ANTITRUST

EU: Apple Pay May Be Stifling Payments Competition

EU Competition Commissioner Margrethe Vestager said numerous grievances have been filed with the European Commission concerning Apple Pay and its negative effect on competition in the payments space, CNBC reported.

“We get many, many concerns when it comes to Apple Pay for pure competition reasons,” Vestager said on Thursday (Nov. 7) during a press conference at Web Summit 2020 in Lisbon, Portugal. “People see that it becomes increasingly difficult to compete in the market for easy payments.”

The European Commission is also reviewing Apple’s response to an antitrust accusation filed by Spotify over Apple’s App Store terms.

Under Vestager, Europe has been a leader in the charge against Big Tech.

A formal antitrust probe into Amazon was launched in July concerning how the eCommerce giant functions as both a merchant and a marketplace. The commission is also “in the process of receiving information” about Facebook’s Marketplace, Vestager said.

“It is quite a substantial set of questions we’ve been asking about Marketplace and how that works,” she said, adding that Facebook’s proposed cryptocurrency Libra is also being investigated.

“We have quite deep concerns about what would be the effect of Libra if ever launched,” she said.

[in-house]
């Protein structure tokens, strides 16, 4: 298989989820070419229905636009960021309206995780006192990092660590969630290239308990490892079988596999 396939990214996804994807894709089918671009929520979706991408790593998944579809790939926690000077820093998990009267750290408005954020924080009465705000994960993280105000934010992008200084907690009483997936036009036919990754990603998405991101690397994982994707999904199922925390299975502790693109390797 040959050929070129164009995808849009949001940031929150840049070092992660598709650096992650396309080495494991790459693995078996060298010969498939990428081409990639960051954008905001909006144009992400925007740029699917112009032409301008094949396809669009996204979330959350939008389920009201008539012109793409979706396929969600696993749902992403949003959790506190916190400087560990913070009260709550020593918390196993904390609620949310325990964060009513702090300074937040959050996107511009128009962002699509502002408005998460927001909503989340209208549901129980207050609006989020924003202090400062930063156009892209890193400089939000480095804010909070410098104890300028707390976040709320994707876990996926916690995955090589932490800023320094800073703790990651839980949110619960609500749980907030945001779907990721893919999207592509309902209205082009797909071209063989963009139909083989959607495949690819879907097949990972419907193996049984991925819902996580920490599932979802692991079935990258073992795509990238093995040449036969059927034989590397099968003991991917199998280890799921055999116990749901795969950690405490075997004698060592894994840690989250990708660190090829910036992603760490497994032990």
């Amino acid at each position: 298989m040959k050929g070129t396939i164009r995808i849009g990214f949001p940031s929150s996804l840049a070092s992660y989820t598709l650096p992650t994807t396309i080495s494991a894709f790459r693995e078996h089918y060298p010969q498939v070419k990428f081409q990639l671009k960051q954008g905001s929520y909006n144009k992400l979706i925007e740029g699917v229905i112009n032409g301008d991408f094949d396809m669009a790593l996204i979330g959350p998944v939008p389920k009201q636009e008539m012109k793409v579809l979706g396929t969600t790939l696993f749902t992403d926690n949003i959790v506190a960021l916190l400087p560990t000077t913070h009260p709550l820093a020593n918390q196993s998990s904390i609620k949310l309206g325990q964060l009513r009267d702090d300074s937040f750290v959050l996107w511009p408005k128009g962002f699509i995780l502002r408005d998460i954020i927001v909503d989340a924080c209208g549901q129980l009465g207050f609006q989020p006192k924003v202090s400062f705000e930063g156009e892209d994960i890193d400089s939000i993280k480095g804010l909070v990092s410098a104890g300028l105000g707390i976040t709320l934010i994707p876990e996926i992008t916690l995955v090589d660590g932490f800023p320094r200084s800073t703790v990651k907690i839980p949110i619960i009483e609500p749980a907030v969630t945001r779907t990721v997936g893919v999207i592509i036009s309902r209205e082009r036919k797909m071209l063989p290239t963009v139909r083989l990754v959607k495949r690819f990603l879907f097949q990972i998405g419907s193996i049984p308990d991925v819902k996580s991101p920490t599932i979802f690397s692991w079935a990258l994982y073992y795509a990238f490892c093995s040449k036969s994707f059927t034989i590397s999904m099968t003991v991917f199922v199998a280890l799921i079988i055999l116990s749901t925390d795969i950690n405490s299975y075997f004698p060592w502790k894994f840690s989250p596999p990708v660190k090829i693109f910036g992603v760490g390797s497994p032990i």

Vestager is widely seen as a strict and meticulous enforcer who has taken on Big Tech companies like Apple, Facebook, Google and Amazon without fear, and has imposed harsh penalties on them, as well as taking them to task for perceived abuses of power.

She’s been at the head of a number of newsworthy events, including the investigation of Apple over Irish tax breaks, which discovered that the company avoided upwards of $14.5 billion in taxes.

She also brought three antitrust fines against Google. One was for $2.72 billion for abusing powers in its search engine, one was for $5 billion for taking advantage of Android’s market power, and one was for $1.69 billion for favoring itself in its ad network.

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New PYMNTS Report: Preventing Financial Crimes Playbook – July 2020 

Call it the great tug-of-war. Fraudsters are teaming up to form elaborate rings that work in sync to launch account takeovers. Chris Tremont, EVP at Radius Bank, tells PYMNTS that financial institutions (FIs) can beat such highly organized fraudsters at their own game. In the July 2020 Preventing Financial Crimes Playbook, Tremont lays out how.

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